What Is Endometriosis? Are You Secretly Suffering?
It’s the women’s health condition which has only got true recognition in the past few years, but what is endometriosis?
Image Source/ Woman&Home
What is endometriosis?
Endometriosis – also known as endo – is where tissue similar to the lining of the womb grows in other areas of the body.
It’s a long-term condition which currently has no cure but there are treatment options available.
What are the symptoms of endometriosis?
Women with endometriosis suffer from a range of symptoms including:
- pelvic pain
- pain in your back
- period pain which stops you from leading a normal life
- pain during or after sexual intercourse
- feeling nauseous
- pain when urinating during your menstrual cycle
- pain during bowel movements on your period
- heavy periods – using lots of pads or tampons or even bleeding through clothes
How do you diagnose endometriosis?
The condition is difficult to diagnose as the symptoms vary in each person and they may also be symptoms of other conditions.
Your doctor should examine your vagina and tummy as well as ask about your symptoms.
If they believe you do have endo, they might recommend some treatments to help ease your symptoms. However, if nothing changes, you might be referred to a gynaecologist for further tests like an ultrasound or laparoscopy – where a thin tube is inserted into your tummy through a small cut; they do this to try and see any endometrial tissue.
Unfortunately, this is the only way to confirm if someone has endo or not.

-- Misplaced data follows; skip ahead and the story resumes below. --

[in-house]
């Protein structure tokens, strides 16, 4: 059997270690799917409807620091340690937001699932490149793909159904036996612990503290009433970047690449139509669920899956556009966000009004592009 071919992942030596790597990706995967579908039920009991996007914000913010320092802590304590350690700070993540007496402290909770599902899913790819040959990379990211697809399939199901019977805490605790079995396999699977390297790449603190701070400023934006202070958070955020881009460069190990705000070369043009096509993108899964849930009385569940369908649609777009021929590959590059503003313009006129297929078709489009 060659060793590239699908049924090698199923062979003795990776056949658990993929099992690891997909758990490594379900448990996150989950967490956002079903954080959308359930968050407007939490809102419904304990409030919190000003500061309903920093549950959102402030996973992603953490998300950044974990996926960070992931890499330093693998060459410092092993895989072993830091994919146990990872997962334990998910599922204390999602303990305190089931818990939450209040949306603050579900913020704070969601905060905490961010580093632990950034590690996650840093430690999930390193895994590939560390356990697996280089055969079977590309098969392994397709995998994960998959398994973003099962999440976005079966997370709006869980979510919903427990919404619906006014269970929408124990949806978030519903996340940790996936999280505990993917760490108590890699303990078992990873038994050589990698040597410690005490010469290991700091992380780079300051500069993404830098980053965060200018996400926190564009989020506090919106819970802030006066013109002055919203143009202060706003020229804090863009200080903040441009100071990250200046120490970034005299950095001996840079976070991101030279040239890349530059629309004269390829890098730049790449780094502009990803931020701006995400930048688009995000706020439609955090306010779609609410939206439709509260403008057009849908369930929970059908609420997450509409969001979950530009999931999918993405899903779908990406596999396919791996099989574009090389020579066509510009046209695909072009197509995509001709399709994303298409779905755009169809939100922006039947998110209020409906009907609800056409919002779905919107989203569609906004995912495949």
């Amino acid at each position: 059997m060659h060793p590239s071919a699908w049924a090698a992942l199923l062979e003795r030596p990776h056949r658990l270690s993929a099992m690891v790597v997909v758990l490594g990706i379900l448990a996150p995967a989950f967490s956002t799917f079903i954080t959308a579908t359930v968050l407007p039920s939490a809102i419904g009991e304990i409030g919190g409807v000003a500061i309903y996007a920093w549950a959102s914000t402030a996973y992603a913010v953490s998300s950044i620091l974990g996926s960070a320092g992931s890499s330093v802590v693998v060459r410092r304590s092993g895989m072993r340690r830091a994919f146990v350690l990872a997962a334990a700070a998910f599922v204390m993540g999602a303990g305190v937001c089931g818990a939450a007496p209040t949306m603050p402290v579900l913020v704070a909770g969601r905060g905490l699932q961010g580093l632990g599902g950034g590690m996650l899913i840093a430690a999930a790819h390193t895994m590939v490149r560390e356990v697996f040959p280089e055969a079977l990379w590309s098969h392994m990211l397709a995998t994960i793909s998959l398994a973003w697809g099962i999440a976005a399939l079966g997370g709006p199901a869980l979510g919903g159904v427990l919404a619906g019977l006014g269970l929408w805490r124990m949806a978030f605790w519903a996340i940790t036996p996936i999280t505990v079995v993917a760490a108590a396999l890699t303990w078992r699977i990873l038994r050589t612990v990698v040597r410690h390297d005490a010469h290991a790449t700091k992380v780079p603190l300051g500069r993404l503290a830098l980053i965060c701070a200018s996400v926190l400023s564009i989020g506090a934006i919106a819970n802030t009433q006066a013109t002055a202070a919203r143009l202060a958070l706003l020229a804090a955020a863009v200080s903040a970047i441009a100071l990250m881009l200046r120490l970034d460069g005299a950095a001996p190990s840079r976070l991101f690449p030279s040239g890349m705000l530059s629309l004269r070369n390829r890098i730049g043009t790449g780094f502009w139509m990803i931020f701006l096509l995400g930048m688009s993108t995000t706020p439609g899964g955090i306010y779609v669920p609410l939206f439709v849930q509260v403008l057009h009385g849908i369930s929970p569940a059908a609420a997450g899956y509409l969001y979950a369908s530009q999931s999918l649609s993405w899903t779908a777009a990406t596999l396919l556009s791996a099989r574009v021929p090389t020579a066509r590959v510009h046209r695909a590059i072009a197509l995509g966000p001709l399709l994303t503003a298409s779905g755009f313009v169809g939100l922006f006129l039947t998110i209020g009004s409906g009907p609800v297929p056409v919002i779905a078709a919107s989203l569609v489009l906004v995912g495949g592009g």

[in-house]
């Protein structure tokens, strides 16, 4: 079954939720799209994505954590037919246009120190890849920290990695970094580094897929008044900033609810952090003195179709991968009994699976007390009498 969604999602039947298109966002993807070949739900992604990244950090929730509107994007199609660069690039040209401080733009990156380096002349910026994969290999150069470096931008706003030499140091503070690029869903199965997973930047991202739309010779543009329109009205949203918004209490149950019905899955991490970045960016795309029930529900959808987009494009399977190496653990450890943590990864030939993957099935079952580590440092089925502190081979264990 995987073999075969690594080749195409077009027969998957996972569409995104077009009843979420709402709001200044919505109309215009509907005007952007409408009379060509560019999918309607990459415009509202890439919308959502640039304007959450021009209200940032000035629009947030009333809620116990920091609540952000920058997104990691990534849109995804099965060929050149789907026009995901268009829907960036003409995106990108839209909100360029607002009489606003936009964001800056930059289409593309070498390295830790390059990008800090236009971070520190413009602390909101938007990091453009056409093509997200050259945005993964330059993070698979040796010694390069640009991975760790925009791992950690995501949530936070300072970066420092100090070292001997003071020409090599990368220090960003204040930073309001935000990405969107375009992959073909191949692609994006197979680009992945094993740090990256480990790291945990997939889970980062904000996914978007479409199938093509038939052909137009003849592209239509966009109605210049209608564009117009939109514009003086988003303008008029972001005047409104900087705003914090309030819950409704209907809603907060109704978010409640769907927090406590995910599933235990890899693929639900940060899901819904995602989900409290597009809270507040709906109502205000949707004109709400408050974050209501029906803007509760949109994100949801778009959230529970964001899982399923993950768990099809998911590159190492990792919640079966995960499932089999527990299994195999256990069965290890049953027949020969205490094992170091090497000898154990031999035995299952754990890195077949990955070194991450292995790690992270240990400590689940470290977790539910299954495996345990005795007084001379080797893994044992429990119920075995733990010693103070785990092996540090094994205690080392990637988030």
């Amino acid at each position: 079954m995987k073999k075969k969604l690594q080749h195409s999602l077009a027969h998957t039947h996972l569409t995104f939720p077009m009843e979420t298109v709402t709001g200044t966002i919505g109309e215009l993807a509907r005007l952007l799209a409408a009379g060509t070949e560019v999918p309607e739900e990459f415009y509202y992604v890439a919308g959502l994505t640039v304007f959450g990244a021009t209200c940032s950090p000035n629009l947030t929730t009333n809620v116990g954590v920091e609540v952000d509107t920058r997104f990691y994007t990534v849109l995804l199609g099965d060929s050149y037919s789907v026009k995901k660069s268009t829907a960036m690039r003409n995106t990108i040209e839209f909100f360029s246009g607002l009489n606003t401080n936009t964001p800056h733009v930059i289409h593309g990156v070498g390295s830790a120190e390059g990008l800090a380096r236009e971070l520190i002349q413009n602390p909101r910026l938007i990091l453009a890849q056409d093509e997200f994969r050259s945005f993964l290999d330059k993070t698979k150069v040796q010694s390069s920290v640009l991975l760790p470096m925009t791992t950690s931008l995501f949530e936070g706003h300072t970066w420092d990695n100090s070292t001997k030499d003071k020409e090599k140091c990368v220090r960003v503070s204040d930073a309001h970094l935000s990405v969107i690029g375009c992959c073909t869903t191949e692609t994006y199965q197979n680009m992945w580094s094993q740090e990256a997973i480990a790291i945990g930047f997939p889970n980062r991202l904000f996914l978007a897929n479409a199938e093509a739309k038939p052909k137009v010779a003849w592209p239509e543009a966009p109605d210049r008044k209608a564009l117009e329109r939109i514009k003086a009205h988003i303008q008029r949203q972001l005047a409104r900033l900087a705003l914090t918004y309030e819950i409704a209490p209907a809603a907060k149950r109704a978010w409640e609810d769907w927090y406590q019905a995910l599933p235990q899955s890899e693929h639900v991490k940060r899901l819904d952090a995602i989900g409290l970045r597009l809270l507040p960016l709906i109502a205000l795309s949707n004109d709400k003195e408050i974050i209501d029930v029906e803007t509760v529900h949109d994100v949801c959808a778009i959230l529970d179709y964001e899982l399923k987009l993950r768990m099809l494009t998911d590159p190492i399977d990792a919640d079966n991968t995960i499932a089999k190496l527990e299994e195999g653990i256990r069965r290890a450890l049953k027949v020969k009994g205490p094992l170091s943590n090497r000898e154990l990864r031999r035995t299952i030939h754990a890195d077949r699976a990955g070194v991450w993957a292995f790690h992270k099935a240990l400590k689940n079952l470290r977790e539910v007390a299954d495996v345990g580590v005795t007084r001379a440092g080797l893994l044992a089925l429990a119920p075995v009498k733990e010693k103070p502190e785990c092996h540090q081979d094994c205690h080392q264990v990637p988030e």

Further problems caused by the condition
Unfortunately, endo can have some detrimental long term effects on women.
The main problem women face is difficulty getting pregnant. It is unsure as to why this is but many doctors have assumed it is due to damage to the lining of the uterus, the fallopian tubes or even ovaries themselves.
Not all women with endo struggle with fertility but most need treatment such as medication, surgery to remove endometrial tissue or IVF (in vitro fertilisation).
Ovarian cysts are another common problem caused by endometriosis. They are fluid-filled cysts that can become large and painful when not treated. Sometimes they can even lead to ovarian cancer so it’s important to get them treated sooner rather than later.
You can also get ‘adhesions’ from endo. This is where endometrial cells join organs together which can be ‘fixed’ with surgery, but like all operations, there are risk factors involved.
Image Source/ Endometriosis New Zealand
What treatment is out there?
As previously mentioned, there is no cure for the condition but there is some endometriosis treatment to help women living with the condition.
Many doctors recommend taking painkillers such as paracetamol or ibuprofen; taking some form of birth control pills or patches and then surgery. Sometimes symptoms can improve by themselves so you doctor may want to just do nothing for a few months to see what happens.